Developer skill level is relevant if we are defining advice to developers here: Multi plugin with clever options, only loading what is required is great IF the developer really knows what they are doing …. quite a few do not. Even some well known ‘paid’ plugins with several staff have very sucky admin user interface.
    For lesser experienced developers, smaller plugins that can work standalone or integrated may be better.

    Also lessens the risk of integration clashes where base functionality is different but there are overlapping areas – hard sometimes to debug what is stuffing what up!

    If functionality is separate and standalone, I’d be inclined to keep it separate.

    ASIDE:
    Re addons using plugin filters and pluggable functions, code snippets and best way to handle etc… in this discussion here http://www.wptavern.com/forum/general-wordpress/2390-securing-plugin-theme-editor.html a separate ‘plugin’ was mooted for those sorts of needs and it really got my brain going. For those ‘dumb’ users who get told – it’s 3 lines of code using one of the hooks…. it might be possible to have a site-specific snippets plugin which generates one include file with all the snippets entered…..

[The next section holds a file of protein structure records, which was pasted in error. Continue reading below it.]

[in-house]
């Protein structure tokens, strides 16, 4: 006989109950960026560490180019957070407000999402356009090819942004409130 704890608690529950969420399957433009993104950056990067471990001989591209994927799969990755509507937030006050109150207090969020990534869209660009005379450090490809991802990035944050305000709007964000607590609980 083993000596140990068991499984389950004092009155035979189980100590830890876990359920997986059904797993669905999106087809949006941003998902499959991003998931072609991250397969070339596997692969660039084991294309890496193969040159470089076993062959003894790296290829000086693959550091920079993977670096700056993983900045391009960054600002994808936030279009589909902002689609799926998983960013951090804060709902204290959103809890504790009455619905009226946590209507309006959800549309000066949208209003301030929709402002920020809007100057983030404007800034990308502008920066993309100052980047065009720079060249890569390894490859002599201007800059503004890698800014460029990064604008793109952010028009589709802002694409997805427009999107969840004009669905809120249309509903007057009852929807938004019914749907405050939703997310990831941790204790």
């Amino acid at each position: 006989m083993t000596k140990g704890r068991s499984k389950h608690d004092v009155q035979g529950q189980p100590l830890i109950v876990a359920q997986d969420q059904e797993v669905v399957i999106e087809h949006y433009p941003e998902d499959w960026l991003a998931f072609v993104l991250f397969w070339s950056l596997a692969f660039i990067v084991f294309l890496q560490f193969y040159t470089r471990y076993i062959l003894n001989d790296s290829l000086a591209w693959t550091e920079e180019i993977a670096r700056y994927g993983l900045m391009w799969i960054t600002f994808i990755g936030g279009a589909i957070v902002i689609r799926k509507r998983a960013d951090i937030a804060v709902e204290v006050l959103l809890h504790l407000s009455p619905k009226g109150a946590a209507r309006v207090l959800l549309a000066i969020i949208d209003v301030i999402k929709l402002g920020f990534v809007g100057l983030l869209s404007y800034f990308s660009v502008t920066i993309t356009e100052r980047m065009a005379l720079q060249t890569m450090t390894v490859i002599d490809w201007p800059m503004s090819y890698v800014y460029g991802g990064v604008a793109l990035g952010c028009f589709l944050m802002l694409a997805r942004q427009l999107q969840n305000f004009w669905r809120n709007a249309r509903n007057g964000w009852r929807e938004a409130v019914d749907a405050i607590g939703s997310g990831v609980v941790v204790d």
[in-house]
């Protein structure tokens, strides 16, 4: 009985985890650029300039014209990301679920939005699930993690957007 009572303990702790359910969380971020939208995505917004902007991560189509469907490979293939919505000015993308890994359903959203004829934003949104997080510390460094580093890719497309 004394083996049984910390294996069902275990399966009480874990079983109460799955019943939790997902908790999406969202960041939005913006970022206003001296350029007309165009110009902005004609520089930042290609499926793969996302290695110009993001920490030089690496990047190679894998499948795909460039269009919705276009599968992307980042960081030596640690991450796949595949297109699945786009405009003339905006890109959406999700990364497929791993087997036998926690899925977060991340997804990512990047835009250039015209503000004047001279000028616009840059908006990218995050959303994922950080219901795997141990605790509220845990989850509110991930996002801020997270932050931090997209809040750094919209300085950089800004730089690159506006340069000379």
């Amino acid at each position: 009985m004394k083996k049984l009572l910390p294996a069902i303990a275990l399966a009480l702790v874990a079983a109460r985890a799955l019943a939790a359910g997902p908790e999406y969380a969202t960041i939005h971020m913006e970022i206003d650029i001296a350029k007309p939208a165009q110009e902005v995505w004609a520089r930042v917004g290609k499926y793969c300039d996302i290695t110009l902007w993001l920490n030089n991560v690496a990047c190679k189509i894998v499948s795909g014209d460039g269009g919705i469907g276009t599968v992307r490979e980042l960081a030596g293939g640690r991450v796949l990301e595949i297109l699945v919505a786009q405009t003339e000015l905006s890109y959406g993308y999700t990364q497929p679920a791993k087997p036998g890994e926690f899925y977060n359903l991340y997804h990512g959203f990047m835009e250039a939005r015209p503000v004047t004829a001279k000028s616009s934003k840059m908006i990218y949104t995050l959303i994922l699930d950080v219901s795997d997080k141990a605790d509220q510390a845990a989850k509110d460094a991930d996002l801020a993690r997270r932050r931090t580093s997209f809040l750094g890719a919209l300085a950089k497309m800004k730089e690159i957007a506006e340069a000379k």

and…. that maybe the same plugin that ‘adds’ back the file editor functionality for ‘advanced’ users only….?

    Reply
  43. Samuel
    Samuel Published |

    I am a beginner in Wordpress, and for me the issue is about FINDING the right combination of plugins.
    I, personnally, don’t like plugins that have too many functionnalities, but I can’t find what I’m looking for among thousands of plugins. What I need most would be PACKAGES OF PLUGINS or suggestions of sets of plugins. This way:
    – You quickly have your functionnality set up
    – You don’t have to search by yourself among thousands of tiny plugins
    – You can uninstall/replace the plugins that don’t fit
    – And I don’t care maintaining many plugins because the process of updating is SO simple and easy.

    Reply